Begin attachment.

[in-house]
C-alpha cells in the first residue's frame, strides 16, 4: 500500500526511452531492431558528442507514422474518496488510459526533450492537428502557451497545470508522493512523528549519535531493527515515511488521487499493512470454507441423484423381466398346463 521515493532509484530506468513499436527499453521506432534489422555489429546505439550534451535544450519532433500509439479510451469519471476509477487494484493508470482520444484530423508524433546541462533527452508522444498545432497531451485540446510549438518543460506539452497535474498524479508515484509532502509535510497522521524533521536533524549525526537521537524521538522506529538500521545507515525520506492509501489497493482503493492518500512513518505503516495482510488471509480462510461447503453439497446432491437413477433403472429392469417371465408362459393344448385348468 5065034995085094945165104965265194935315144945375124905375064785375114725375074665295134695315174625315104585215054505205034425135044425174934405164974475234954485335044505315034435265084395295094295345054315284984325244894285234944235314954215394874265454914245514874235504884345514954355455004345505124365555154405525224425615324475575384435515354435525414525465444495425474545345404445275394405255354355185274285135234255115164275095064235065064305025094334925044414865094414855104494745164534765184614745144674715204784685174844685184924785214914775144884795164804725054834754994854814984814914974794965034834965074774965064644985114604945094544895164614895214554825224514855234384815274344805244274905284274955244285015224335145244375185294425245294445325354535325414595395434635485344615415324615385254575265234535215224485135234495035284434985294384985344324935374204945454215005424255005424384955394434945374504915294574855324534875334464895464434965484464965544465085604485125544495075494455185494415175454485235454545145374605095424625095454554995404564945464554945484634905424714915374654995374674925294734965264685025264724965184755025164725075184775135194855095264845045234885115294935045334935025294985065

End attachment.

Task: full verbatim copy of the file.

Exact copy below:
[in-house]
C-alpha cells in the first residue's frame, strides 16, 4: 500500500526511452531492431558528442507514422474518496488510459526533450492537428502557451497545470508522493512523528549519535531493527515515511488521487499493512470454507441423484423381466398346463 521515493532509484530506468513499436527499453521506432534489422555489429546505439550534451535544450519532433500509439479510451469519471476509477487494484493508470482520444484530423508524433546541462533527452508522444498545432497531451485540446510549438518543460506539452497535474498524479508515484509532502509535510497522521524533521536533524549525526537521537524521538522506529538500521545507515525520506492509501489497493482503493492518500512513518505503516495482510488471509480462510461447503453439497446432491437413477433403472429392469417371465408362459393344448385348468 5065034995085094945165104965265194935315144945375124905375064785375114725375074665295134695315174625315104585215054505205034425135044425174934405164974475234954485335044505315034435265084395295094295345054315284984325244894285234944235314954215394874265454914245514874235504884345514954355455004345505124365555154405525224425615324475575384435515354435525414525465444495425474545345404445275394405255354355185274285135234255115164275095064235065064305025094334925044414865094414855104494745164534765184614745144674715204784685174844685184924785214914775144884795164804725054834754994854814984814914974794965034834965074774965064644985114604945094544895164614895214554825224514855234384815274344805244274905284274955244285015224335145244375185294425245294445325354535325414595395434635485344615415324615385254575265234535215224485135234495035284434985294384985344324935374204945454215005424255005424384955394434945374504915294574855324534875334464895464434965484464965544465085604485125544495075494455185494415175454485235454545145374605095424625095454554995404564945464554945484634905424714915374654995374674925294734965264685025264724965184755025164725075184775135194855095264845045234885115294935045334935025294985065